Clubhouse Fights to Retain Share in Now-Competitive Market

The social audio boom that grew out of COVID-19 lockdowns has resulted in a reshuffling of players in the chat app space, as Clubhouse fights to maintain its once-dominant market share against competition from newer entries like Twitter Spaces, Spotify Greenroom and Facebook audio chat. Discord and platforms focused on gaming and NFTs also offer audio conversation features, and Amazon is reportedly working on a similar feature. Founded in 2020, Clubhouse initially had only Discord to contend with, resulting in early growth and a funding round valued at $4 billion.

The New York Times recounts how the app started the year with a booming 9.6 million downloads in February, falling to 2.7 million in March then 917,000 in April, according to Sensor Tower. During that time, Twitter was energetically expanding Spaces, which it started testing in October 2020, opening to more users in the spring.

“By May, Spaces had more than one million users,” NYT reports, illustrating the market’s rapid shift. Clubhouse fought back, dropping its “invitation only” prerequisite, launching a version for Android and expanding internationally, in India, Brazil and Japan.

By June, Sensor Tower reports Clubhouse was back up to 7 million downloads (although the company tells NYT the number was actually more than 10 million). “Still, some Clubhouse users complained that the app was no longer frequented by celebrities and business leaders, and that the conversations that remained were less interesting,” NYT writes.

But now that the hype, captive audience and easy money have subsided, Clubhouse co-founder and CEO Paul Davison, says the company is focusing on different, but still abundant, opportunities presented by the new market conditions.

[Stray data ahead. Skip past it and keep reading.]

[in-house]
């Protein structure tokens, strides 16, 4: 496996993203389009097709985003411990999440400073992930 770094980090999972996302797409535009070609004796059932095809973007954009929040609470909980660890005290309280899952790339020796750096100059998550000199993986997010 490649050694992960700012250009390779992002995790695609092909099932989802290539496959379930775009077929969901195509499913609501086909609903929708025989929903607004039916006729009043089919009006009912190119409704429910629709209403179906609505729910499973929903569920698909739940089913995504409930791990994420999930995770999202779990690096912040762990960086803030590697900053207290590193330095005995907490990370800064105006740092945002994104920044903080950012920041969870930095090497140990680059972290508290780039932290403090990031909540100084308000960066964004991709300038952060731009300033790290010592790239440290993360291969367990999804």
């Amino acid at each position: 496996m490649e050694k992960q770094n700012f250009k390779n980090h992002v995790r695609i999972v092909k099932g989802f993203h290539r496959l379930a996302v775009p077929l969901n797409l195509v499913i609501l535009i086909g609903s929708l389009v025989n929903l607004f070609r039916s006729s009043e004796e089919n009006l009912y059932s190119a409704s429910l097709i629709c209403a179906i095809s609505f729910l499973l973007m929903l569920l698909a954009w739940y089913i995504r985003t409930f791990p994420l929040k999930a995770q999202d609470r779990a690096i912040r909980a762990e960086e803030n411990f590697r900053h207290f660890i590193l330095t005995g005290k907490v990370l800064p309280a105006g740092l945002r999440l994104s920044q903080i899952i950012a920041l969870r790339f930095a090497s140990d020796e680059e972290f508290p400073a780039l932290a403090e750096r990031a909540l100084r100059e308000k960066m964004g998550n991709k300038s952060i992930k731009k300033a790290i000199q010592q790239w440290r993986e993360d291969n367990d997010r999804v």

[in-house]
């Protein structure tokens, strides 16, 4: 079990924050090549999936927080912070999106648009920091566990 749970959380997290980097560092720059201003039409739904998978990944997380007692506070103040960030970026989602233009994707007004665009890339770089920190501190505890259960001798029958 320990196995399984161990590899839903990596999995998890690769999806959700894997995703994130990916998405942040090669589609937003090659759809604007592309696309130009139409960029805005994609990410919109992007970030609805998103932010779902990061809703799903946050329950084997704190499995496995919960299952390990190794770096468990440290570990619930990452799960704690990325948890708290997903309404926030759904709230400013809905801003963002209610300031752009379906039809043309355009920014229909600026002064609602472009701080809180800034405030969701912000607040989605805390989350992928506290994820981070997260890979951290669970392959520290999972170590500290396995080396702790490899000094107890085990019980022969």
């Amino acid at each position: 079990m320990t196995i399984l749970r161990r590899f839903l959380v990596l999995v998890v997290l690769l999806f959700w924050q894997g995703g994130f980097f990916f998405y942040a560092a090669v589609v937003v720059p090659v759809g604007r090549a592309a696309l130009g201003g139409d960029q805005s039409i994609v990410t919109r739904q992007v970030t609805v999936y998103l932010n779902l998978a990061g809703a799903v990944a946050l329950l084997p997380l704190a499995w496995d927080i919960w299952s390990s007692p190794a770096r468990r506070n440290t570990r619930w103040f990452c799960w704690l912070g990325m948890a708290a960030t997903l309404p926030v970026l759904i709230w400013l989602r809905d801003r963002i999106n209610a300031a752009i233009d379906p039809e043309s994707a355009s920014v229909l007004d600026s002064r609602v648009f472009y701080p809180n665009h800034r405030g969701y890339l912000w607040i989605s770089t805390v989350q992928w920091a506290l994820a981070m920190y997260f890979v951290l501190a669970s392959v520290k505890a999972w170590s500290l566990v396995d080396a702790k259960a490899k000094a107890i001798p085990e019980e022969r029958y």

“Clubhouse is becoming a platform for people listening on the go,” Davison, a former Google intern, told CNBC: “From commuting, going to the gym, folding laundry at home, people are tuning in to hear Oprah recap her interview with Adele or learn about what’s going on with NFTs. Clubhouse is another complement to our real-world behavior, similar to how people aren’t going to stop using dating apps because bars are open or stop shopping on Amazon because they can go to stores.”

Meanwhile, NYT reports that Twitter Spaces will close the year with about 2 million users, and Clubhouse “is still growing.” The company, which does not publicly report user numbers, told NYT that “about 700,000 conversations — known as rooms on the app — are created every day on Clubhouse, up from about 300,000 this summer, and that the average user spends about 70 minutes a day on the app.”

The Clubhouse app had 1.8 million downloads in November, a spokeswoman told NYT, adding that the company expected to exceed that figure in December.

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